Regionally, Asia Pacific will lead throughout the forecast period with the highest number of IPv6-capable devices and connections, reaching 2.2 billion by 2018. Middle East and Africa and Asia-Pacific will have the highest growth rates during the forecast period, at 35 percent CAGR and 34 percent CAGR respectively. (Refer to Table 16 in Appendix D for more regional detail.)
Considering the significant potential for mobile device IPv6 connectivity, the Cisco VNI Mobile Forecast provides an estimation for IPv6 network traffic based on a graduated percentage of IPv6-capable devices becoming actively connected to an IPv6 network. Looking to 2018, if 50 percent of IPv6-capable devices are connected to an IPv6 network, the forecast estimates that, globally, IPv6 traffic will amount to 6.6 exabytes per month or 40 percent of total mobile data traffic, a 73-fold growth from 2013 to 2018.
For additional views on the latest IPv6 deployment trends, visit the Cisco 6Lab site. The Cisco 6Lab analysis includes current statistics by country on IPv6 prefix deployment, IPv6 web content availability, and estimations of IPv6 users. With the convergence of IPv6 device capability, content availability, and network deployment, the discussion of IPv6 moves from “what if” to “how soon will” service providers and end users realize the potential IPv6 has to offer.
Mobile video applications have a “prime time” in that they are predominantly used during certain times of day. Web and general data usage tends to occur throughout the day, but video consumption is highest in the evening. Video therefore has a higher peak-to-average ratio than web and data. Live video and video communications have higher peak-to-average ratios than video-on-demand. As the mobile network application mix shifts towards video, and as the video mix increasingly includes live video and video communication, the overall mobile data peak-to-average ratio increases. Busy hour mobile traffic is growing at a slightly higher pace than average hour traffic, and by 2018 mobile busy hour traffic will be 83 percent higher than average hour traffic by 2018, compared to 66 percent in 2013 (Figure 30).
The faster growth of busy hour traffic is not as pronounced on mobile networks as on fixed networks because mobile networks never had a large amount of peer-to-peer file sharing traffic, which brought down the peak-to-average ratio on fixed networks until video overtook peer-to-peer as the dominant application. Even though the trend is less pronounced, mobile operators will need to plan for a mobile busy hour compound annual growth rate of 64 percent between 2013 and 2018.
Mobile data services are well on their way to becoming necessities for many network users. Mobile voice service is already considered a necessity by most, and mobile data, video, and TV services are fast becoming an essential part of consumers’ lives. Used extensively by consumer as well as enterprise segments, with impressive uptakes in both developed and emerging markets, mobility has proven to be transformational. Mobile subscribers are growing rapidly and bandwidth demand due to data and video is increasing. Mobile M2M connections continue to increase. The next 5 years are projected to provide unabated mobile video adoption despite uncertain macroeconomic conditions in many parts of the world. Backhaul capacity must increase so mobile broadband, data access, and video services can effectively support consumer usage trends and keep mobile infrastructure costs in check.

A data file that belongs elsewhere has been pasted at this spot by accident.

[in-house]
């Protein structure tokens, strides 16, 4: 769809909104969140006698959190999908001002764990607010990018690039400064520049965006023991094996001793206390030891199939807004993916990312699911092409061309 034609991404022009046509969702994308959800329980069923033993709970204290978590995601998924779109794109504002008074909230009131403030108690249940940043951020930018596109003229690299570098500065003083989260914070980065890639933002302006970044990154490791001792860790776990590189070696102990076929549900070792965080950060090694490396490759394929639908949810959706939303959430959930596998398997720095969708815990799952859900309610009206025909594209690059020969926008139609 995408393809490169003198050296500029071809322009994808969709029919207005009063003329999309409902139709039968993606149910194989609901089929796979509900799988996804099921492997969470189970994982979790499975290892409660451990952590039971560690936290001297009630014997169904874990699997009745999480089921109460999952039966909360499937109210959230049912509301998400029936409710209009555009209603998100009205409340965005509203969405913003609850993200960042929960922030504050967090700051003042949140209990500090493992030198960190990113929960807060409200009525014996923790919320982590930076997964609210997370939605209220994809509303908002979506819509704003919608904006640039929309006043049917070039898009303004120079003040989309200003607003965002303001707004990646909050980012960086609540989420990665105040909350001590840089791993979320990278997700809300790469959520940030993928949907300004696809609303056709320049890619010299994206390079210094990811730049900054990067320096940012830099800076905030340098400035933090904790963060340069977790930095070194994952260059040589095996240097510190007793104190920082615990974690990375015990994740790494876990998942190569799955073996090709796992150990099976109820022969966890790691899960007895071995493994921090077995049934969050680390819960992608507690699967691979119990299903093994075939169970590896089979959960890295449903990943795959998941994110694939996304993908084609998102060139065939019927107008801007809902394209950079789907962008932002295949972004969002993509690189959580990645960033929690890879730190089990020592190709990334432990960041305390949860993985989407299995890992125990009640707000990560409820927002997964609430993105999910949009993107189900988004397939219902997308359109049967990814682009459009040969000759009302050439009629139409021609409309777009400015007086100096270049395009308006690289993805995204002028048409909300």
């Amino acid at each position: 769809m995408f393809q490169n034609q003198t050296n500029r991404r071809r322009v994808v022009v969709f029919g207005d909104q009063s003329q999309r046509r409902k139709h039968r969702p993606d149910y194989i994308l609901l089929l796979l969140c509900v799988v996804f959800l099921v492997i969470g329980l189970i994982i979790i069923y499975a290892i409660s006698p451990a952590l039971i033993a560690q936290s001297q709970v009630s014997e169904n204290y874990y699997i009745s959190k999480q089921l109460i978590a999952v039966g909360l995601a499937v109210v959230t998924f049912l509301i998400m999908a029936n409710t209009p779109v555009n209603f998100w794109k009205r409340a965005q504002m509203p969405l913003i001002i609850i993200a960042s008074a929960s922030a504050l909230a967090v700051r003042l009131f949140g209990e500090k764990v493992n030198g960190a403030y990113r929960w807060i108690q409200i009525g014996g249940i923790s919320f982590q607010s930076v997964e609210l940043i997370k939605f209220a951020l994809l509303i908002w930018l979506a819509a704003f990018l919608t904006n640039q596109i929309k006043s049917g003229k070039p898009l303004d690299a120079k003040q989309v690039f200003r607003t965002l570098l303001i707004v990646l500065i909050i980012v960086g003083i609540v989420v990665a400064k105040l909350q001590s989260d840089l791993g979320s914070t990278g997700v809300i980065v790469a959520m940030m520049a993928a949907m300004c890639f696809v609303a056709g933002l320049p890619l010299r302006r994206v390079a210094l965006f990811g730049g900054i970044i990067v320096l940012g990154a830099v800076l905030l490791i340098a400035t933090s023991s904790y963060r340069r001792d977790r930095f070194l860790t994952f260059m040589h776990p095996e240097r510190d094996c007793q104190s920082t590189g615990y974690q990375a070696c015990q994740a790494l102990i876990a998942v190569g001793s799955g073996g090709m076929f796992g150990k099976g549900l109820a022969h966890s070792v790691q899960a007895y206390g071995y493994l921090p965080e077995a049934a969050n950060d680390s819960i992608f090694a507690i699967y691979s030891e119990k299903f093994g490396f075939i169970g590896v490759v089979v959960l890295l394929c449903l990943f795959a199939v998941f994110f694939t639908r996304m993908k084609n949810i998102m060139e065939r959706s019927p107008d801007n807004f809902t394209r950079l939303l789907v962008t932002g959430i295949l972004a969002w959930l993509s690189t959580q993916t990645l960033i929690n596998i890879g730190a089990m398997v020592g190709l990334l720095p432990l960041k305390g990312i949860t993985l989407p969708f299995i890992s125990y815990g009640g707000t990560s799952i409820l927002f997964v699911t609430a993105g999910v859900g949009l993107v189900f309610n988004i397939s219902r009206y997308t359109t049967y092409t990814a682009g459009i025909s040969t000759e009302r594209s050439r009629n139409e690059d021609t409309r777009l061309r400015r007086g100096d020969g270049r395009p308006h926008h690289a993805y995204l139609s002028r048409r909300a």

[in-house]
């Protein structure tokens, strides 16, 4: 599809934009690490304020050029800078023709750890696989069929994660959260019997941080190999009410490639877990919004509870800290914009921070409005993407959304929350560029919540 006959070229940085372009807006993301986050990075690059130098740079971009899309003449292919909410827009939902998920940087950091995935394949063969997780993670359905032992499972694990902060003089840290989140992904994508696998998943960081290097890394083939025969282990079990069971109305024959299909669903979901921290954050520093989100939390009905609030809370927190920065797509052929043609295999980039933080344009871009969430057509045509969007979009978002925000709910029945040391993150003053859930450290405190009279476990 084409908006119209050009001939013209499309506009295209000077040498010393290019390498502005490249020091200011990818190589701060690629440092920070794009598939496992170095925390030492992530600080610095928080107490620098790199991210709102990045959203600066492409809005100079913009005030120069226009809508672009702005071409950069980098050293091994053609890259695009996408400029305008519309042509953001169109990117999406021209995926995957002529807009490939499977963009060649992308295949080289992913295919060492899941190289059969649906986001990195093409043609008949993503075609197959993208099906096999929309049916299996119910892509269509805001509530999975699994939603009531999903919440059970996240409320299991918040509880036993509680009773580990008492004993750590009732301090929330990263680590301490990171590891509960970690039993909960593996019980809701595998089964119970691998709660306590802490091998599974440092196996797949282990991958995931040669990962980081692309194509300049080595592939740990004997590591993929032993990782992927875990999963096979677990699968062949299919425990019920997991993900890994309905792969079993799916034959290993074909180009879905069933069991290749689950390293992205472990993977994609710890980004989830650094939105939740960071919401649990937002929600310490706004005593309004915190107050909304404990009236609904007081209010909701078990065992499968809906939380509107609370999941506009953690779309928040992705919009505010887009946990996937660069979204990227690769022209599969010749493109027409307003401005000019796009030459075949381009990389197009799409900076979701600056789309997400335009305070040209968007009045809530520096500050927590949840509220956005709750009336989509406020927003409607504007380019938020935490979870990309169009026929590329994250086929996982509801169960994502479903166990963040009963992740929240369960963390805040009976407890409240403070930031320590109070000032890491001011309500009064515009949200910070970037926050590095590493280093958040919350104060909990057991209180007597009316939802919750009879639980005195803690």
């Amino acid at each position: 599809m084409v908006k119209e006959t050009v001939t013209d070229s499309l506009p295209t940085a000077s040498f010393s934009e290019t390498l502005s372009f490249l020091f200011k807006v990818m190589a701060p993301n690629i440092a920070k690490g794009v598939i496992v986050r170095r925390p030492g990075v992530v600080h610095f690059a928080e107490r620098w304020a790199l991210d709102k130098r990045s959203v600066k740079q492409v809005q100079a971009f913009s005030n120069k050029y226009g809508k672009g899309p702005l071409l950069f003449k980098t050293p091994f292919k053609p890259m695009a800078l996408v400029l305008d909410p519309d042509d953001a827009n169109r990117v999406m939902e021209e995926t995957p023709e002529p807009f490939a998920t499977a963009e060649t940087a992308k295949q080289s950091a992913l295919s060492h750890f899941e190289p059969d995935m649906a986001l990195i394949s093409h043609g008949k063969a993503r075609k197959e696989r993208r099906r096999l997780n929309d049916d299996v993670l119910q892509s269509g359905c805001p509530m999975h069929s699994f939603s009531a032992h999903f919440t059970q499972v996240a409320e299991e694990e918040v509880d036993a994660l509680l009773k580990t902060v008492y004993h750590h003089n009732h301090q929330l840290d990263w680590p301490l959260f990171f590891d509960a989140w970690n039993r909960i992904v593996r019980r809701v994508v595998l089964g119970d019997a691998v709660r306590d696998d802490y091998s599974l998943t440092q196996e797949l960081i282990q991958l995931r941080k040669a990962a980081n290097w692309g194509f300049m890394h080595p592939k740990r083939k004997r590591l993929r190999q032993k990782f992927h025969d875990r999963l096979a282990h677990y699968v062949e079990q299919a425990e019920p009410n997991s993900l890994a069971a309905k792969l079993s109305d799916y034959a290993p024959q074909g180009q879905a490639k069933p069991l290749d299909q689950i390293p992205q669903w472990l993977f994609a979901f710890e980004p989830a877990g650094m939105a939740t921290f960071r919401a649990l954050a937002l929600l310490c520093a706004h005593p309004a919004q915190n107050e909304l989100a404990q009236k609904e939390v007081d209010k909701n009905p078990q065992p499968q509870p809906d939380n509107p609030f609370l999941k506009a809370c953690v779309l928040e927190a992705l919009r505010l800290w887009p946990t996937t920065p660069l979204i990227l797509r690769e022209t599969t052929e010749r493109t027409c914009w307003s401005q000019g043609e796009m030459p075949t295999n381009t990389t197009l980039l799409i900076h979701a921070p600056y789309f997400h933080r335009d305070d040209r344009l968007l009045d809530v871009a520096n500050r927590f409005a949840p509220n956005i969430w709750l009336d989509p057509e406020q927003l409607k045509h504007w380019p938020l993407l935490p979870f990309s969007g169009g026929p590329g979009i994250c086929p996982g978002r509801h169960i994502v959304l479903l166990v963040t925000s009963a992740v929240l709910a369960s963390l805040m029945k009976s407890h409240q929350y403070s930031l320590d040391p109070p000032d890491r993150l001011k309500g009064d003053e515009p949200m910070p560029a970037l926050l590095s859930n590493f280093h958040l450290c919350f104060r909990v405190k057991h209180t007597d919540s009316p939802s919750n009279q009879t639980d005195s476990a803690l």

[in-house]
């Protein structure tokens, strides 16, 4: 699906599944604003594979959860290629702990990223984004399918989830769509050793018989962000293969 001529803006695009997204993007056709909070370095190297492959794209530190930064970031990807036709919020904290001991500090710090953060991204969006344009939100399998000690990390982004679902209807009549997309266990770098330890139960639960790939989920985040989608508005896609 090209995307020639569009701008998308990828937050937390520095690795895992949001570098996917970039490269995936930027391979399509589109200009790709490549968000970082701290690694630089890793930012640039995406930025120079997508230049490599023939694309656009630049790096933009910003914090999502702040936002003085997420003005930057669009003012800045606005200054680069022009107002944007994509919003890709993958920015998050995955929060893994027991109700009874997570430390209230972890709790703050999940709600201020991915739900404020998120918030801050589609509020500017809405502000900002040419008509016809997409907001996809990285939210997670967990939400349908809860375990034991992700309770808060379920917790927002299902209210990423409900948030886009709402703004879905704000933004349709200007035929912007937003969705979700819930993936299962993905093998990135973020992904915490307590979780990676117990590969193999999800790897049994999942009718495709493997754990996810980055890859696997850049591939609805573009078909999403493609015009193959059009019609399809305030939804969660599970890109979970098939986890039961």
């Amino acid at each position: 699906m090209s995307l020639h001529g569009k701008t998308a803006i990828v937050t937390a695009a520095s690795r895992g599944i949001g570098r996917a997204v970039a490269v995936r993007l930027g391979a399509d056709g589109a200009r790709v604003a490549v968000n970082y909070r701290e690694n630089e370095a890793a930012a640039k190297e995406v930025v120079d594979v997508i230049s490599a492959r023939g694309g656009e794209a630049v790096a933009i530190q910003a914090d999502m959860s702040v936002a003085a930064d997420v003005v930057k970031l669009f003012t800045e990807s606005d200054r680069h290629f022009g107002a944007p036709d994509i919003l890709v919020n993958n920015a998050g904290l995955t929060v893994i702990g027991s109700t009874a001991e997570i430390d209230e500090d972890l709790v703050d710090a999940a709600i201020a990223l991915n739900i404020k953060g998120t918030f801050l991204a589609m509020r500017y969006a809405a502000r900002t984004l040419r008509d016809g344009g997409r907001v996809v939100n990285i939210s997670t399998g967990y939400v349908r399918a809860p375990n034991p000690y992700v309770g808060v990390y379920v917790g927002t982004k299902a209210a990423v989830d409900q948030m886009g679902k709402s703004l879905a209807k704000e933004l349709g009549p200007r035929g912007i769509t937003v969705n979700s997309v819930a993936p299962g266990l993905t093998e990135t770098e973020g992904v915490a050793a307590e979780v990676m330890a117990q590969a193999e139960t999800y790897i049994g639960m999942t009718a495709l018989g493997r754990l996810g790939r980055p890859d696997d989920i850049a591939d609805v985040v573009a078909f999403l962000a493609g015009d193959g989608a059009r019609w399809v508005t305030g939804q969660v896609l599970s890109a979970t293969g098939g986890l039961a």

Deploying next-generation mobile networks requires greater service portability and interoperability. With the proliferation of mobile and portable devices, there is an imminent need for networks to allow all these devices to be connected transparently, with the network providing high-performance computing and delivering enhanced real-time video and multimedia. This openness will broaden the range of applications and services that can be shared, creating a highly enhanced mobile broadband experience. The expansion of wireless presence will increase the number of consumers who access and rely on mobile networks, creating a need for greater economies of scale and lower cost per bit.
As many business models emerge with new forms of advertising, media and content partnerships, mobile services including M2M, live gaming, and (in the future) augmented reality, a mutually beneficial situation needs to be developed for service providers and over-the-top providers. New partnerships, ecosystems, and strategic consolidations are expected as mobile operators, content providers, application developers, and others seek to monetize the video traffic that traverses mobile networks. Operators must solve the challenge of effectively monetizing video traffic while increasing infrastructure capital expenditures. They must become more agile and able to quickly change course and provide innovative services to engage the Web 3.0 consumer. While the net neutrality regulatory process and business models of operators evolve, there is an unmet demand from consumers for the highest quality and speeds. As wireless technologies aim to provide experiences formerly only available through wired networks, the next few years will be critical for operators and service providers to plan future network deployments that will create an adaptable environment in which the multitude of mobile-enabled devices and applications of the future can be deployed.